Your interviewer will probably ask you to describe how you handle safety issues on the job. Questions like these are essential because they allow you to detail your knowledge of safety protocols. Questions about electrical safety also give interviewers a chance to gauge your level of concern regarding safety issues in general. If a dangerous situation were to arise, the employer will want to be confident you would take the proper steps to contain it.
8. What Are the Biggest Challenges You Have Handled in Prior Jobs as an Electrician?
When you apply to a new utility, the employer will want to know about the challenges you have faced in the line of work with previous electrical companies. Have there been challenges where you did not know what to do about the situation at hand? If so, how did you and your team resolve the situation, and what did you learn from the experience? In general, how do you deal with challenging situations, such as unexpected issues existing protocols do not cover?
9. What Are the Most Crucial Skill Sets for Electricians?
An employer will want to know if you understand the types of skill sets that are most important for work as an electrician. You will need to convey your understanding of the skill sets that are crucial in this line of work and describe them in considerable detail. Even as you apply for a position in one particular area of the field, you will need to make it clear how your work will relate to other departments and the roles fellow workers play at the company.
10. What Steps Do You Follow During the Final Stages of a Job?
Employers will seek to verify an understanding on your part about the critical procedures to enact before you mark off a project as complete. When you talk to an interviewer, you will need to give details about the steps you take on the job to ensure you complete each project to the standards specified, and that you account for all contingencies with careful attention to detail.
11. How Long Did You Work for Your Prior Utility?
When employers look at resumes, the length of time you’ve spent with prior employers will be just as pertinent as the roles you’ve fulfilled. The number of months or years you spend at a given job will indicate your ability to fulfill tasks, follow orders, and get along with co-workers. After all, employers are looking to hire skilled workers who can handle the tasks required and provide loyal service for a long time to come. If your resume lists one or more previous jobs that were short-lived, the interviewer might be suspicious of your ability to hold a position. If you do have short-term jobs on your resume, be prepared to explain the reasons for that brevity.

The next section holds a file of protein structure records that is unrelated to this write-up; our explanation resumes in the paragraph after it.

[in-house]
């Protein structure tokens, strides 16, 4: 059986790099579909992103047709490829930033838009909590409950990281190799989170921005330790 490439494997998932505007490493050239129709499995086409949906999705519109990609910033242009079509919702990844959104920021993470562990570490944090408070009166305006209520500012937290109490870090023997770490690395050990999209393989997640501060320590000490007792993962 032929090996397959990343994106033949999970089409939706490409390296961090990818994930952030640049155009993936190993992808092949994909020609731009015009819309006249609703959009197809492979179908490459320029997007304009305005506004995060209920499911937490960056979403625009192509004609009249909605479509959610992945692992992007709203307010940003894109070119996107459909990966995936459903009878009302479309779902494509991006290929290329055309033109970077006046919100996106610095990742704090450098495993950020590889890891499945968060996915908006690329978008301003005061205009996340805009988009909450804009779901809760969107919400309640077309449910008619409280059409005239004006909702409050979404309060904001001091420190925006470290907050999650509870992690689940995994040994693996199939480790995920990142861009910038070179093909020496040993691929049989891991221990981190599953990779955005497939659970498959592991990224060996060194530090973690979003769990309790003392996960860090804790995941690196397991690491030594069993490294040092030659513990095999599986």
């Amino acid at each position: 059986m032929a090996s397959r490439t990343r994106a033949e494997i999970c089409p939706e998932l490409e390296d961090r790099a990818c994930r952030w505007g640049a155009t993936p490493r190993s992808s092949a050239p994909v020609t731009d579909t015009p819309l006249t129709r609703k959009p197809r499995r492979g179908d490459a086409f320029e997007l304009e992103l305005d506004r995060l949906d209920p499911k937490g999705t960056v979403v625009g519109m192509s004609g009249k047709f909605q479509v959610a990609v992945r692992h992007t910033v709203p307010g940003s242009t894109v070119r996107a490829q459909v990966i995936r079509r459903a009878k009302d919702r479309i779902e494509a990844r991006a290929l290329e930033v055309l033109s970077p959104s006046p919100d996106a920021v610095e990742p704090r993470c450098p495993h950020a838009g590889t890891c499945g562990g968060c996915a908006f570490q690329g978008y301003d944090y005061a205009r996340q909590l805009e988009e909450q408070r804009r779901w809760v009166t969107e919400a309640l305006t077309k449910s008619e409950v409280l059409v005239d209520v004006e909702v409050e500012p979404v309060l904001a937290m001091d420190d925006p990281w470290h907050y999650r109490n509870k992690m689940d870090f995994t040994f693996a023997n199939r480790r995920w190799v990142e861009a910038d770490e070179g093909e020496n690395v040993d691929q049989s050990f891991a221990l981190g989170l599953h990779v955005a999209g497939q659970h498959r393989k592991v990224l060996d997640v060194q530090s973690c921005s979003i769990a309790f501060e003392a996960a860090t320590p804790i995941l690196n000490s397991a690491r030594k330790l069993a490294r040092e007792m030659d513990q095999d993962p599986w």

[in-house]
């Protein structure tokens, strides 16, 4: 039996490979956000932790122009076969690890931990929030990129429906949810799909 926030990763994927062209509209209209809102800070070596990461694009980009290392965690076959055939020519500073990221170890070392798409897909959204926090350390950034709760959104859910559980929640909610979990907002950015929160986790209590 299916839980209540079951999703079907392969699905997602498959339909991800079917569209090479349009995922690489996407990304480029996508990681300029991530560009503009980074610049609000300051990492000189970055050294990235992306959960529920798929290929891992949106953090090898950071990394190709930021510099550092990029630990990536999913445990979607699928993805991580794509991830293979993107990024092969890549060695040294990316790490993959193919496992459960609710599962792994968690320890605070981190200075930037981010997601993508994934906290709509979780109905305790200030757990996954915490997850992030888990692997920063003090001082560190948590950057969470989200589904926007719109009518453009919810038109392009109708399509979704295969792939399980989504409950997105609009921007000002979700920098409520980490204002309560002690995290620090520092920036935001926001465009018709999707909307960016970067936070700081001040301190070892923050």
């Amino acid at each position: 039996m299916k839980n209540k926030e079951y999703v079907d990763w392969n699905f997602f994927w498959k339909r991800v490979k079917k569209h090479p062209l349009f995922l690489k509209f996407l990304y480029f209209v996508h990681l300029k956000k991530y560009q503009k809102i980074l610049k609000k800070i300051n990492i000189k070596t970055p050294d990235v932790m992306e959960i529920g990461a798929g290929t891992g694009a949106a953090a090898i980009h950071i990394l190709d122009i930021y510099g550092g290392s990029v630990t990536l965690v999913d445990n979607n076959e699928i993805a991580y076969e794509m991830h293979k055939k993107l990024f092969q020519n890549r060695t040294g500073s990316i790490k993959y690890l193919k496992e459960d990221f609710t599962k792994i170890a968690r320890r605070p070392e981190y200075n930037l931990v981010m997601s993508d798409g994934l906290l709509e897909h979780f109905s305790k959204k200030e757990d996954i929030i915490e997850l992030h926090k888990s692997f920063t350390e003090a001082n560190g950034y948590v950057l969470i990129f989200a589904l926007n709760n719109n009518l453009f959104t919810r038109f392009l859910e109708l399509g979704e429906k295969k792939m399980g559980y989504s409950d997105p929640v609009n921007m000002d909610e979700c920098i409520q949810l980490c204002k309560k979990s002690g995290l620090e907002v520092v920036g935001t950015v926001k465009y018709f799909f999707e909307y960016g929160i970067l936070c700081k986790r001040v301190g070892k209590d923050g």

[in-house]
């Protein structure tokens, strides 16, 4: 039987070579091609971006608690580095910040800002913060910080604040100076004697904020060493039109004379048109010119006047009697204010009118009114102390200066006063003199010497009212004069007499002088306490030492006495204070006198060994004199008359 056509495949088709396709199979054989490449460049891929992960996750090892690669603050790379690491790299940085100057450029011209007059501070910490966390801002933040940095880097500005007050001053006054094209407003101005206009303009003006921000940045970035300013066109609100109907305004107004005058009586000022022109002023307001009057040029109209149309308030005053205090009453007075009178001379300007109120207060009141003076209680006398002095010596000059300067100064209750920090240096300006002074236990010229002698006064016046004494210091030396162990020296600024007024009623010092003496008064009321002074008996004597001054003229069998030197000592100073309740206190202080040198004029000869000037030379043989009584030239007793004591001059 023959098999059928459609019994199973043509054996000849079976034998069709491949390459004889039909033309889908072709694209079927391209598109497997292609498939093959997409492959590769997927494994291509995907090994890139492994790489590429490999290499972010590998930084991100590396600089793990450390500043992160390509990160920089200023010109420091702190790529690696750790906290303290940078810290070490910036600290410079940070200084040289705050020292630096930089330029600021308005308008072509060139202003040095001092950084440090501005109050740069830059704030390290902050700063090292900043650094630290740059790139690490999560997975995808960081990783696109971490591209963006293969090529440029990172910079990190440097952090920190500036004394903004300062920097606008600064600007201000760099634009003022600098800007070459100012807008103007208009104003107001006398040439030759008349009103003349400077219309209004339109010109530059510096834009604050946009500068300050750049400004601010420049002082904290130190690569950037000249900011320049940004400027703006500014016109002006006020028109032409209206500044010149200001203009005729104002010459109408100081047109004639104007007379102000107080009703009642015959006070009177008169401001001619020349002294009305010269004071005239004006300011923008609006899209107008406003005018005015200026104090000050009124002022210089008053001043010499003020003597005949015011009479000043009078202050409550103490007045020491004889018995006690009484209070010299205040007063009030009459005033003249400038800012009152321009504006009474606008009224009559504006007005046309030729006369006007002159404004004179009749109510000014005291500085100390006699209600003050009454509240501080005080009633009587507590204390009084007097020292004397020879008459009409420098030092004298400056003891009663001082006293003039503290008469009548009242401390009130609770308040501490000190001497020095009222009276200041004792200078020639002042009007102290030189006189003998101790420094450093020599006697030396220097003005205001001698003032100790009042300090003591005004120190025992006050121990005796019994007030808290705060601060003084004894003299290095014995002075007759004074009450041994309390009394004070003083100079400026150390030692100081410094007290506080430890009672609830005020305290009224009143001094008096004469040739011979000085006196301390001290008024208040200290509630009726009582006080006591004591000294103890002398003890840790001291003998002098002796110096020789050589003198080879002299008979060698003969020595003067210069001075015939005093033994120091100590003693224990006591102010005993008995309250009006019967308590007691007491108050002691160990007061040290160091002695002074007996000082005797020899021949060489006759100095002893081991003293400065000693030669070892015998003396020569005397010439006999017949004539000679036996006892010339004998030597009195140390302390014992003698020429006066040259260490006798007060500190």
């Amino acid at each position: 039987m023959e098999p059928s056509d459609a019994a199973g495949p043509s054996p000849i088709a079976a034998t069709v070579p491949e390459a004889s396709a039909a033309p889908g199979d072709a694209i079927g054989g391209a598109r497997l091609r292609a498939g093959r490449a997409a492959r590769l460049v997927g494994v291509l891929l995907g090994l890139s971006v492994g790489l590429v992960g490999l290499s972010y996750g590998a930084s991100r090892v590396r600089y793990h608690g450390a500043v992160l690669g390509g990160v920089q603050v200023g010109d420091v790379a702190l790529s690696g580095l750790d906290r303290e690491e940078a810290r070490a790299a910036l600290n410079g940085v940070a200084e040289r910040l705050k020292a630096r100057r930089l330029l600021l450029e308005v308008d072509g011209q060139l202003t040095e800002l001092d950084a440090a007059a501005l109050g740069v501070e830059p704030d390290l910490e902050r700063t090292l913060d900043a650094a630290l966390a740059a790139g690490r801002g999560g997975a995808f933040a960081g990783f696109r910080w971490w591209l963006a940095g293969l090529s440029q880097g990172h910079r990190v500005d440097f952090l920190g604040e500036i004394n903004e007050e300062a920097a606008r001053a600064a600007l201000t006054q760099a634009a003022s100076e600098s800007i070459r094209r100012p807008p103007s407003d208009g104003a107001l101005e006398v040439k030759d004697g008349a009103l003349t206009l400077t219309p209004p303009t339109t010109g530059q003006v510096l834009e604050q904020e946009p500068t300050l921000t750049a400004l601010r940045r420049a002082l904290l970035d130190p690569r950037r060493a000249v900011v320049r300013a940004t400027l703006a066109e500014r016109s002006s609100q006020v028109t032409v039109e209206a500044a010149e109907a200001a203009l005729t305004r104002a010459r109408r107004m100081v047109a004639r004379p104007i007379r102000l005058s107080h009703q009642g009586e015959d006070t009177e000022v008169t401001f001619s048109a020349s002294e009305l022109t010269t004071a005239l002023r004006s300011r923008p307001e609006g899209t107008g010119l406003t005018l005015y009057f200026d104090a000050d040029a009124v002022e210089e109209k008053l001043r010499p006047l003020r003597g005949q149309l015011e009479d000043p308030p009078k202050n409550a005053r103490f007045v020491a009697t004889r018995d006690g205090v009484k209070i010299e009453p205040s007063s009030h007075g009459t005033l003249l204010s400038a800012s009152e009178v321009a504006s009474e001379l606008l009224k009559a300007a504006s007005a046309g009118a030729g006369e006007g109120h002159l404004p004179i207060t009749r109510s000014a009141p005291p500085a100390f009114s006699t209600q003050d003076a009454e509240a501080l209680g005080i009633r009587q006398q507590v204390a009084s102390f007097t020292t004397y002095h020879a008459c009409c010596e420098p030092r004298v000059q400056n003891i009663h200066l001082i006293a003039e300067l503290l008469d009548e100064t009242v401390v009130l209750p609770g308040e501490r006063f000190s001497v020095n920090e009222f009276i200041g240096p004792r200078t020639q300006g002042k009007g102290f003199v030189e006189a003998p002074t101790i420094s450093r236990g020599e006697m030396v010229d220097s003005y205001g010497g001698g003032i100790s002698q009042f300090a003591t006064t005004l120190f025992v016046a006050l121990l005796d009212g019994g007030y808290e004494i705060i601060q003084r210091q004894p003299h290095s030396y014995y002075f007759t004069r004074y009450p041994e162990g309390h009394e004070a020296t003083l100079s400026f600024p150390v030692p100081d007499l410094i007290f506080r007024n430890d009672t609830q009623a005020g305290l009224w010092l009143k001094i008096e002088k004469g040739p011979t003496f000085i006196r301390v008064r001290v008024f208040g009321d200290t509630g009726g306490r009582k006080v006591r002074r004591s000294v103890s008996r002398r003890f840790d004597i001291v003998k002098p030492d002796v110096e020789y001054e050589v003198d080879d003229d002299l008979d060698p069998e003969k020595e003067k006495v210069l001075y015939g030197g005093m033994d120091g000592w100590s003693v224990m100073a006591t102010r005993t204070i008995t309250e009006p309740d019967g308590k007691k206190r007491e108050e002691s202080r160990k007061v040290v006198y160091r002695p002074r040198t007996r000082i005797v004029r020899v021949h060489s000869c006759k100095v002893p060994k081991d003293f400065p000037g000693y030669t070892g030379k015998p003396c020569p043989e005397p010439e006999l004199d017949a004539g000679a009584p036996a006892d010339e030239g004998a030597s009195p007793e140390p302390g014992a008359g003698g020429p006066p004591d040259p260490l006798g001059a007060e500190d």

12. What Are Your Reasons for Changing Jobs?
If you already work for another utility and wish to change jobs, the prospective employer will want to know about your reasons for leaving your current job. You will need to be honest, yet positive, focusing on the right reasons for changing utilities while avoiding any negative details about your current situation. For something positive, you could express your qualifications for a higher-level position that won’t be opening up at your current company due to it already being filled. You could also say that you wish to work for a utility closer to home. Negative reasons would include problems with co-workers or unhappiness with your current line of work.
13. What Are Your Salary Expectations?
Whenever you change jobs, you should ask for a salary that matches your qualifications and skill set. Ideally, you should pitch for a salary somewhat higher than the one at your previous job, especially if you have not received a pay raise in several years. Granted, if you transfer to an easier job with fewer hours at a utility closer to home, you might accept a lower salary in exchange for the convenience. Otherwise, you should quote a realistic salary which matches the functions of the new job in question.
14. How Would the Staff at Your Prior Utility Characterize You as an Employee and Colleague?
An interviewer might ask this question to gauge how you feel about your past co-workers and superiors. Would your former colleagues characterize you as a friendly, positive person and a responsible team player? Would your bosses describe you as a reliably good worker with attention to details and safety procedures? A prospective employer will want to know if you have the personality traits utilities seek in new employees.